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Why people listen: Motivations and outcomes of podcast listening


The aim of this preregistered study was to identify dispositional predictors of podcast listening and examine the associations between aspects of podcast listening, dispositional predictors, and psychological outcomes. Three hundred and six adults from a range of countries completed an online questionnaire that assessed individual difference predictors (the Big Five personality factors, curiosity, need for cognition, need to belong, age, and gender), aspects of podcast listening (amount, format, setting, device, and social aspects), and potential outcomes (autonomy, competence, relatedness, meaning, mindfulness, and smartphone addiction). As predicted, openness to experience, interest-based curiosity, and need for cognition positively predicted podcast listening. Contrary to predictions, need to belong negatively predicted podcast listening, and time spent listening to podcasts was not associated with autonomy, competence, relatedness, meaning, mindfulness, or smartphone addiction. However, certain aspects of podcast listening (e.g., parasocial relationships and social engagement) were related to positive outcomes and to our predictor variables. Furthermore, neuroticism negatively predicted podcast listening. Overall, the findings support the idea that informational motives can play a role in podcast listening, and that some aspects of listening are associated with positive outcomes.


Podcasts, audio recordings that are played on demand usually from people’s smart phones, have risen in popularity in recent years, with the estimated number of podcast listeners rising from 46.1 to 75.9 million in the US and from 8.99 to 15.61 million in the UK from 2017–2020 [1,2]. Across 20 countries, 31% of survey respondents reported having listened to a podcast in the last month [3]. Scholars have analyzed the popularity of podcasts, noting the similarity to radio in terms of being an audio medium and highlighting the high levels of intimacy, sociality, and flexibility that podcast listening affords [4,5]. Thus, podcasting has become a modern-day radio with a wide variety of news, information, interviews, and stories, both fact and fiction, to select and listen to on demand.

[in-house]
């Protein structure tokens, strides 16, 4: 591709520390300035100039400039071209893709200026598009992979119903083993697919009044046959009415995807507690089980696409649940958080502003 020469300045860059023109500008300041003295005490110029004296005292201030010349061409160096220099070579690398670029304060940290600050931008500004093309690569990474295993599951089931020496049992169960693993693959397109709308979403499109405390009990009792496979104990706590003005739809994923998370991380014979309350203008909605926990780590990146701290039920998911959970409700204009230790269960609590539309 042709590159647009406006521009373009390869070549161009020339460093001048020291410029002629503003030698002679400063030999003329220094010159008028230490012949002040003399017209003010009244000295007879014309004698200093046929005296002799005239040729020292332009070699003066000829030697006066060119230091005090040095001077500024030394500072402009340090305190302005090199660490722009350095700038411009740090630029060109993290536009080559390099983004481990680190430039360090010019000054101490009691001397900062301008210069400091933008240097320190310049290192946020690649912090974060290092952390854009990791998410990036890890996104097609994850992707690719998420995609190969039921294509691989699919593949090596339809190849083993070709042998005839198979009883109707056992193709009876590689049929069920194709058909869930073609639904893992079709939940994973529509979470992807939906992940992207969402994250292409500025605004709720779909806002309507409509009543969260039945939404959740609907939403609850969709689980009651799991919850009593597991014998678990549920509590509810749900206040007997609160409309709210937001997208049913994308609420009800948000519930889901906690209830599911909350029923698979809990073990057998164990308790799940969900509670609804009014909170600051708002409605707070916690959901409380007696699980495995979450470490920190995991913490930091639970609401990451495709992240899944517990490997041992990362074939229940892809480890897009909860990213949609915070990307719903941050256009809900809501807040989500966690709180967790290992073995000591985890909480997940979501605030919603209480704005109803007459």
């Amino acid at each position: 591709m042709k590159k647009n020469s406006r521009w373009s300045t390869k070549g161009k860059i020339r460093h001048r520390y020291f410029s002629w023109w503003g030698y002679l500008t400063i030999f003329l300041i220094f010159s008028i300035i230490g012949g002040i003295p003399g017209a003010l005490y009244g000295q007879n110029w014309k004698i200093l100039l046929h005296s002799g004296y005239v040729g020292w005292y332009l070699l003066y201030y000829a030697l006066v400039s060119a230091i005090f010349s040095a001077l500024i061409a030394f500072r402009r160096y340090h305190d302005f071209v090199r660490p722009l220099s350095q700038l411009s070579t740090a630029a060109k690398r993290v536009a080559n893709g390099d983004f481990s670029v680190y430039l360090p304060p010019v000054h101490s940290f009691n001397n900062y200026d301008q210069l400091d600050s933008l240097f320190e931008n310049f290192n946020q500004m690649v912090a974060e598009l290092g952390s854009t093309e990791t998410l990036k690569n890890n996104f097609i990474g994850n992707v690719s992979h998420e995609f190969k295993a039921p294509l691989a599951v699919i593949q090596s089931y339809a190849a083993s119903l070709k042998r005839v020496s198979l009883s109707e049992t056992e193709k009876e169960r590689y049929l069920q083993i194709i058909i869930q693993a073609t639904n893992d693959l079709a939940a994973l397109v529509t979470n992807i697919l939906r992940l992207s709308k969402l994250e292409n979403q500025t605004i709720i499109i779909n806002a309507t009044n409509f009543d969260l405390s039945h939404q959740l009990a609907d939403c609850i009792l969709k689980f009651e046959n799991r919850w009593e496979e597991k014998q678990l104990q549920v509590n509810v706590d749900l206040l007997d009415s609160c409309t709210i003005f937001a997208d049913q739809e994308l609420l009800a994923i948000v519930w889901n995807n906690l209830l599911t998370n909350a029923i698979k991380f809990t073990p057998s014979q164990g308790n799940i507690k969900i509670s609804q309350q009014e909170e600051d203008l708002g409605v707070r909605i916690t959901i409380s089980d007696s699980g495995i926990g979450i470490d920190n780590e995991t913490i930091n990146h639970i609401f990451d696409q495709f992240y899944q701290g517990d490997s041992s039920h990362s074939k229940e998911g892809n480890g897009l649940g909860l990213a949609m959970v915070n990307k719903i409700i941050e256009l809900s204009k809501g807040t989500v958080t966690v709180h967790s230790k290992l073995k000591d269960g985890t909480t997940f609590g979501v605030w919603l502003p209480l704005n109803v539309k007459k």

While a number of studies have examined podcast listening in an educational context [6,7], research on more mainstream podcast listening is in its infancy [5]. Several of these early studies have adopted a uses and gratifications perspective to identify reasons for listening to podcasts [811]. For instance, a survey of regular podcast listeners in the US revealed that the strongest motives for listening were entertainment, information, and audio platform superiority [11]. Other research revealed that social engagement, edutainment, and storytelling gratifications were significant predictors of podcast use [8,10]. Furthermore, a qualitative study of podcast listeners found that people often listen to podcasts while completing mundane tasks such as commuting or household chores, which enriched their experience and left participants feeling productive and that they learned something new [9]. These podcast listeners also reported feeling connected with podcast hosts and fellow listeners [9].

Consistent with the uses and gratifications paradigm [12], past research on podcast listening has focused on people who listen to podcasts and asked them to discuss or rate their motivations for listening [811]. However, there are some limitations to this approach. First, this approach assumes that people are aware of their motives [12]. Second, it tends to generate a large set of media-specific motives without necessarily tapping into deeper psychological needs [12]. An alternative approach that addresses these limitations is to assess broader dispositional factors and examine whether they predict media use [1316].

Dispositional predictors of podcast use